, the black lines represent the total cooling load of the cleanroom while the blue lines represent the cooling load of that considering the cooling effects of the exhaust air and the PCW. According to the results, and considering the cooling effects of the exhaust air and the PCW, the cooling load of the semiconductor cleanroom is reduced by about 50%, resulting in a load similar to that expressed by the blue line.
5.2. Comparison of the Case Loads
and Figure 11
show the annual operating load in the MAUs and in the overall HVAC system. The operating load of each MAU is sub-divided by the loads on the cooling, preheating, electric heating coils as well as by the steam load for humidification.
The cooling coil operates when the outdoor air needs to be dehumidified and cooled (i.e., Regions A and B). When the outdoor air conditions are included in Region A, the cooling coil load for all three cases is identical. For CASE 2, if the outdoor air conditions are included in Region B, only the pressurized water atomizer installed downstream of MAU operates in humidification without operating the cooling coil. Therefore, the cooling coil load in CASE 2 is decreased by 7% as compared to other cases.
The electric heating coil is used to prevent the overcooling of the air when dehumidifying the outdoor air with the cooling coil. For that reason, the coil only operates in Region A. Therefore, the load on the electric heating coil is identical for all cases due to operating processes of the three cases being equivalent.
On the other hand, the steam humidification load generated in CASE 1 with the direct-injection steam humidifier is not present in CASE 2 and 3, which uses a pressurized water atomizer Therefore, in CASE 1 exhibits the highest steam load of all the cases for humidification.
If the outdoor air conditions are included in Region C, the preheating coil load is equivalent for CASE 1 and CASE 3 because the MAU operation is identical. However, in CASE 2, the outdoor air is heated to a higher temperature than that of CASE 1 due to the characteristics of adiabatic humidification (Figure 7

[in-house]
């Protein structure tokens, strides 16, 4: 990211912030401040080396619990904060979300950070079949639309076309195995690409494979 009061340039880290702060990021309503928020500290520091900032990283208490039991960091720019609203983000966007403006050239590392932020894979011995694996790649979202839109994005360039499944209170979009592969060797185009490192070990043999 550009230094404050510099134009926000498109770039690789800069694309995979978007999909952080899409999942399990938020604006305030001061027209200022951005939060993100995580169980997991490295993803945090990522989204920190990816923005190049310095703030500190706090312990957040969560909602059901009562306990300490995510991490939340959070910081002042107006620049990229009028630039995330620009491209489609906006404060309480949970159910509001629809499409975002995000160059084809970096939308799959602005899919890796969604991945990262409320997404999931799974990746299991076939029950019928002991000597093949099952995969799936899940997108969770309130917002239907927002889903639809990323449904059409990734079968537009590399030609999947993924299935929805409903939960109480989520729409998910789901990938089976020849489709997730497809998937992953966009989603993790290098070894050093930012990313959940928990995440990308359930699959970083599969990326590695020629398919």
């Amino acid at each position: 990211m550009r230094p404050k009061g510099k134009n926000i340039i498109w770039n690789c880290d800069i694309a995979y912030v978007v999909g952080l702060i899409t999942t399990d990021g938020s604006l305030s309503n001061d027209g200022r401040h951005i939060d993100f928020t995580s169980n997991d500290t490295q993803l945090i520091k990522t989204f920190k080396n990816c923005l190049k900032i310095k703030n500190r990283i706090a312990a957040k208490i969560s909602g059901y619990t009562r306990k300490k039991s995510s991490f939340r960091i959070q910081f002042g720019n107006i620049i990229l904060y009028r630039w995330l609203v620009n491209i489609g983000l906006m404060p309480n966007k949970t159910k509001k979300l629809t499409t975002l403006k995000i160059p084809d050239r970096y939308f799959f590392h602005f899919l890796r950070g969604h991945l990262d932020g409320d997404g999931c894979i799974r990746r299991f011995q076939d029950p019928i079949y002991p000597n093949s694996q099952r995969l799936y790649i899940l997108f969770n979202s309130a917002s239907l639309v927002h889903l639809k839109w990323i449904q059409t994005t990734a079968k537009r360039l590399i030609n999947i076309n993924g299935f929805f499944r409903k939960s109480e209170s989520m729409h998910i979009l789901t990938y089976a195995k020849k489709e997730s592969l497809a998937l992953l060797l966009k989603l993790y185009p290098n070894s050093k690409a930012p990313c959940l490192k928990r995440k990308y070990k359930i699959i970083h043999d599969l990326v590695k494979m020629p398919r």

). Therefore, the preheating coil load of CASE 2 is increased by 54% as compared to the other cases. Among all the loads, with the exception of the cooling coil load, the steam generation load is the highest in CASE 1 due to the direct-injection steam humidifier and the preheating coil load is the highest in CASE 2 where adiabatic humidification is employed.
HVAC system loads according to the different cases are shown in Figure 11
. CASE 1 and CASE 3 show the largest and smallest load in the MAU, respectively. In regard to the DCC load, due to the evaporative cooling effect of adiabatic humidification, CASE 2 and CASE 3 exhibit a decrease of 19% and 33%, respectively, as compared to CASE 1. In addition, CASE 3 with the pressurized water atomizer in the return duct results in a DCC load less than that of CASE 2, which employs a pressurized water atomizer in the MAU. When humidifying by adiabatic humidification method, A greater evaporative cooling effect of CASE 3 compared to CASE 2 due to the airflow to be evaporative cooled more than CASE 2. Therefore, CASE 1 shows the largest total load for the overall HVAC system. CASE 2 and CASE 3, both of which uses a pressurized water atomizer, shows a load reduction of 13% and 32%, respectively, as compared to CASE 1. As a result, water atomizers in cleanroom HVAC systems are expected to reduce energy consumption as to conventional steam humidifiers.
On the other hand, when using direct-injection steam humidifiers and pressured water atomizers for humidifying the air, the amount of required water according to the humidification methods is estimated from different humidification efficiency. Therefore, as shown in Figure 12
, due to the lower humidification efficiency of the pressurized water atomizer as compared to that of direct-injection steam humidifiers, the amount of water required for CASE 2 and CASE 3 using the water atomizer is increased by 29% as compared to CASE 1 using the steam humidifier.